Councilman Justin Brannan (D-Bay Ridge, Dyker Heights, Bath Beach, Bensonhurst) joined fellow city council colleagues today on the steps of city hall to demand the Mayor’s Property Tax Reform Commission finally release recommendations for a more equitable property tax system.
But Property Tax Commission Spokesperson Marcy Miranda said the commission hasn’t yet finished their findings.
“The City’s property tax system is complex, and any recommendations to change the system will be made after thoughtful consideration and careful deliberation. The Commission continues to forge ahead with its work and is planning on conducting more outreach across the city,” said Miranda.
Property tax inequity has been an ongoing issue for years. Property owners in working-class neighborhoods like Canarsie are paying more for similarly sized properties with much less market value than in neighborhoods like Park Slope.
This led to Mayor Bill de Blasio creating the Property Tax Reform Commission last year, and tasked them to come up with recommendations to make property taxes more equitable.
Certain reforms to the current property tax system will require state legislation. With the state legislative session ending next week, the council members urged the commission to get a move on.
“The Property Tax Commission really does owe us an update, because Class 1 property owners in our districts need relief,” said Brannan. “Right now, the system is pitting neighborhoods against neighborhoods. The fact that people in my district are paying way more than people in places like Park Slope where there are million dollar brownstones is outrageous.”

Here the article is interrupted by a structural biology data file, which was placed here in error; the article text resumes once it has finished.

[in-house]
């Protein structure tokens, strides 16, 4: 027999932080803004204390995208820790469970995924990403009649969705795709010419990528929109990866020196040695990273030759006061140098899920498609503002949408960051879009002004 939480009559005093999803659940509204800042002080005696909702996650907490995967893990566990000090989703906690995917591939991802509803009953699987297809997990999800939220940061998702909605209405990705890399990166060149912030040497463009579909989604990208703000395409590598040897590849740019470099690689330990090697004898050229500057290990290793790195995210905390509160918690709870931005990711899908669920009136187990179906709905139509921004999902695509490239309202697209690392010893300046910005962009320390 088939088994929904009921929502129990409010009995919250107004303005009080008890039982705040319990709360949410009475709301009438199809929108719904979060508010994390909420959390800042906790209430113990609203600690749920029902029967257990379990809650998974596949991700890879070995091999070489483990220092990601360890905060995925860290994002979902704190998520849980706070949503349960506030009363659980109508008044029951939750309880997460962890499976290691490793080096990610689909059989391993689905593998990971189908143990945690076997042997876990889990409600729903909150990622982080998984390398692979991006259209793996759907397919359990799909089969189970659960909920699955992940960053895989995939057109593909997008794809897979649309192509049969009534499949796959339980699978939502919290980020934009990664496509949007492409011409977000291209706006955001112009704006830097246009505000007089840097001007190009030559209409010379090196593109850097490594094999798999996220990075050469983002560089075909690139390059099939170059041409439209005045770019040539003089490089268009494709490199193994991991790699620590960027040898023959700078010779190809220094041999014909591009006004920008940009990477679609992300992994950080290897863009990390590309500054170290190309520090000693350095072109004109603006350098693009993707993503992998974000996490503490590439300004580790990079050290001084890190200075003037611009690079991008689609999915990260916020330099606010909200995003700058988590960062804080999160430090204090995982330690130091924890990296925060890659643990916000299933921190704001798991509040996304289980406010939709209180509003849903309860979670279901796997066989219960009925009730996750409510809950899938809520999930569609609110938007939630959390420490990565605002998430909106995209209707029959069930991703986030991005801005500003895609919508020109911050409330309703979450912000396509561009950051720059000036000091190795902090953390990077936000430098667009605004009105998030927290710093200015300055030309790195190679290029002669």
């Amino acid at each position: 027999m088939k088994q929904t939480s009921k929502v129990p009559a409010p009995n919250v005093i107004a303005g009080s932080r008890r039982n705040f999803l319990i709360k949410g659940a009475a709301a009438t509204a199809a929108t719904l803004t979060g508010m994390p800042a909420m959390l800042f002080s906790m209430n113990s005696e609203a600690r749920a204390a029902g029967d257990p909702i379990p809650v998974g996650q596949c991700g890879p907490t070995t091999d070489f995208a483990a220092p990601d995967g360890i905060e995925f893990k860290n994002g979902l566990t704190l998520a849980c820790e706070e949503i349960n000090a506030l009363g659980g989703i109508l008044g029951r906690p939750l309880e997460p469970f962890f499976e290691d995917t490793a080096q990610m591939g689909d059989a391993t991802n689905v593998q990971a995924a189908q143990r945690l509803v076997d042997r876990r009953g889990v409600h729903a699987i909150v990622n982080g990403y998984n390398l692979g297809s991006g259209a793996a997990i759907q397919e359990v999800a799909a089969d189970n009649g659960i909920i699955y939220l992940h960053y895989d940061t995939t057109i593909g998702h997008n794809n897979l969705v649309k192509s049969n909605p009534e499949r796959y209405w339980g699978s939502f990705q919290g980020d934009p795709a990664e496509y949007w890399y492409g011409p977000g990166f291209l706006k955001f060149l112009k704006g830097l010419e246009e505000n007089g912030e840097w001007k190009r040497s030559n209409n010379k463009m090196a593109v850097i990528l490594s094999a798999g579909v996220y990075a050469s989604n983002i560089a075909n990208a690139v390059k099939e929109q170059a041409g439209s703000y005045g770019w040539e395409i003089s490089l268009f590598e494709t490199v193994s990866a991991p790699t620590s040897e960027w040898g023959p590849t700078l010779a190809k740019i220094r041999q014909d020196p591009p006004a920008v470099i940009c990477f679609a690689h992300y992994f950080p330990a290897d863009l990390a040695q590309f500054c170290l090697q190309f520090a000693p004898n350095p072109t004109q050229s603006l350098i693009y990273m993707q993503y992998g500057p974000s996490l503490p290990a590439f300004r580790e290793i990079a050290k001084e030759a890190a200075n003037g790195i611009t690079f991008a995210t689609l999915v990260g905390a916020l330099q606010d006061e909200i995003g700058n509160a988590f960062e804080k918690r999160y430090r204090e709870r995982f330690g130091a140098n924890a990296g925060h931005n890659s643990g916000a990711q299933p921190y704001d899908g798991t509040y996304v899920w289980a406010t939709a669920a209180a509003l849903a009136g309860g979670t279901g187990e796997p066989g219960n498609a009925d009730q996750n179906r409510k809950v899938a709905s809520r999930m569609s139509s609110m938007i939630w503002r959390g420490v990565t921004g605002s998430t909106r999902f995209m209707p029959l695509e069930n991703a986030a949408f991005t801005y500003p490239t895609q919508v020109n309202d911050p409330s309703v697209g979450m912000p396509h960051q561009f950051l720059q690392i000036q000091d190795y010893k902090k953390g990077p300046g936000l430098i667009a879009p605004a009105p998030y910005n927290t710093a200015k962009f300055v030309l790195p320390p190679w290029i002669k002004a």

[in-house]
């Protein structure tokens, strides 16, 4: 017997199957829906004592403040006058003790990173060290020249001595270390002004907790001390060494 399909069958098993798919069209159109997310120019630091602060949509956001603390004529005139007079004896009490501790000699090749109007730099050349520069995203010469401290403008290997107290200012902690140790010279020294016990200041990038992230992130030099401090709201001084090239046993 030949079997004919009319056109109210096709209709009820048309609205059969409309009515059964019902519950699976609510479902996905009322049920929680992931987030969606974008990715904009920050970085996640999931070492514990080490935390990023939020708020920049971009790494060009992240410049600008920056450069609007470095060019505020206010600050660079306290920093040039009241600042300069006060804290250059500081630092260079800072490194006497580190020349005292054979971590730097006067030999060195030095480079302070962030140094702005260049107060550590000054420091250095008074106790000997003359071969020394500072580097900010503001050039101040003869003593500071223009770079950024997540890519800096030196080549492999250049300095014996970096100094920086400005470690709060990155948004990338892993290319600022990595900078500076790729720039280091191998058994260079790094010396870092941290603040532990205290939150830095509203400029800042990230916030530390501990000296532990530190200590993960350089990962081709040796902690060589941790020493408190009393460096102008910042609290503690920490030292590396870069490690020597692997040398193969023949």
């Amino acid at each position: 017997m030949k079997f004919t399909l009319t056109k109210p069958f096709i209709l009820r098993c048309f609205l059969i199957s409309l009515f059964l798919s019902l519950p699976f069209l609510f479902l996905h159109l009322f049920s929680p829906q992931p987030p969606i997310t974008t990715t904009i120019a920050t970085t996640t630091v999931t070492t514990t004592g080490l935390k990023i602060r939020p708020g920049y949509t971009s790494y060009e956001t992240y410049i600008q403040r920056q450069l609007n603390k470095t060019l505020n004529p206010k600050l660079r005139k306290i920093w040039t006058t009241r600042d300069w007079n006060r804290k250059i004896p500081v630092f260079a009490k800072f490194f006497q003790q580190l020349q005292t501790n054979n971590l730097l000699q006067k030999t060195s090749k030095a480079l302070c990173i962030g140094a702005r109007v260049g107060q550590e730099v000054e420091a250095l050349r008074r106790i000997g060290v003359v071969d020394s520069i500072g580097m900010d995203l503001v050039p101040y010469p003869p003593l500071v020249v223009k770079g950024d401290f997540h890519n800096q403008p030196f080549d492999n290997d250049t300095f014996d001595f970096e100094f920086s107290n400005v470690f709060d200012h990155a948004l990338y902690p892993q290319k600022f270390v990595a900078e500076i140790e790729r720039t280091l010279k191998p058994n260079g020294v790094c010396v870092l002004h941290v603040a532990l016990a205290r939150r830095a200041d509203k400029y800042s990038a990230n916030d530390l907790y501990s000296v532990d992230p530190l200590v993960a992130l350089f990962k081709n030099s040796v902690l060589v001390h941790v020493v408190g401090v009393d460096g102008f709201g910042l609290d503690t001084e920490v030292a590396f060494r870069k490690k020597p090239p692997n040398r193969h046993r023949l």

Brannan, who had been instrumental in the formation of the commission, said “In this case, no news is not good news. No news is bad news.”
The council members prioritized protecting class 1 and 2 property owners. A class 1 is a residential property that includes one to three units; Class 2 is residential property with more than 3 units including cooperatives and condominiums.
But Miranda noted that while the commission has held five public input sessions (one in each borough) to solicit feedback from the public, it still plans to hold additional public hearings in the near future, and will release its recommendations this calendar year.
After the Commission shares its report with the mayor and Speaker Corey Johnson, they will both review the report and its findings, and will decide how to best advance reforms, she said.